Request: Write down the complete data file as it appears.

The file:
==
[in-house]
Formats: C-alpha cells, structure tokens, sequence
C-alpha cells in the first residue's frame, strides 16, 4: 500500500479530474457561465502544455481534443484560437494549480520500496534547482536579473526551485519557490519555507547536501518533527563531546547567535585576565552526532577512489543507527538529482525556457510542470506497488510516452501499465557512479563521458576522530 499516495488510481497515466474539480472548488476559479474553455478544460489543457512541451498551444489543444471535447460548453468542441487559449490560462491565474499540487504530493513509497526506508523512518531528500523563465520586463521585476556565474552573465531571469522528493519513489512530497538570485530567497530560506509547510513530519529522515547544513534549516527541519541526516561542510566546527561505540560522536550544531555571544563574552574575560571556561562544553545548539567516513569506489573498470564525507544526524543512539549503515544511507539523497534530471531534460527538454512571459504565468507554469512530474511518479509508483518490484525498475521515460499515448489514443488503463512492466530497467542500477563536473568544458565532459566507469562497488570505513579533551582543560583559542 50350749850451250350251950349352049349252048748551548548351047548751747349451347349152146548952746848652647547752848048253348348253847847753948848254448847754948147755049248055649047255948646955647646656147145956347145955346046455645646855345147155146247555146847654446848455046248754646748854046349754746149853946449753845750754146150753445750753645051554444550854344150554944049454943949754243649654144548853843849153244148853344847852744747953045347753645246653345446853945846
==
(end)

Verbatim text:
[in-house]
Formats: C-alpha cells, structure tokens, sequence
C-alpha cells in the first residue's frame, strides 16, 4: 500500500479530474457561465502544455481534443484560437494549480520500496534547482536579473526551485519557490519555507547536501518533527563531546547567535585576565552526532577512489543507527538529482525556457510542470506497488510516452501499465557512479563521458576522530 499516495488510481497515466474539480472548488476559479474553455478544460489543457512541451498551444489543444471535447460548453468542441487559449490560462491565474499540487504530493513509497526506508523512518531528500523563465520586463521585476556565474552573465531571469522528493519513489512530497538570485530567497530560506509547510513530519529522515547544513534549516527541519541526516561542510566546527561505540560522536550544531555571544563574552574575560571556561562544553545548539567516513569506489573498470564525507544526524543512539549503515544511507539523497534530471531534460527538454512571459504565468507554469512530474511518479509508483518490484525498475521515460499515448489514443488503463512492466530497467542500477563536473568544458565532459566507469562497488570505513579533551582543560583559542 50350749850451250350251950349352049349252048748551548548351047548751747349451347349152146548952746848652647547752848048253348348253847847753948848254448847754948147755049248055649047255948646955647646656147145956347145955346046455645646855345147155146247555146847654446848455046248754646748854046349754746149853946449753845750754146150753445750753645051554444550854344150554944049454943949754243649654144548853843849153244148853344847852744747953045347753645246653345446853945846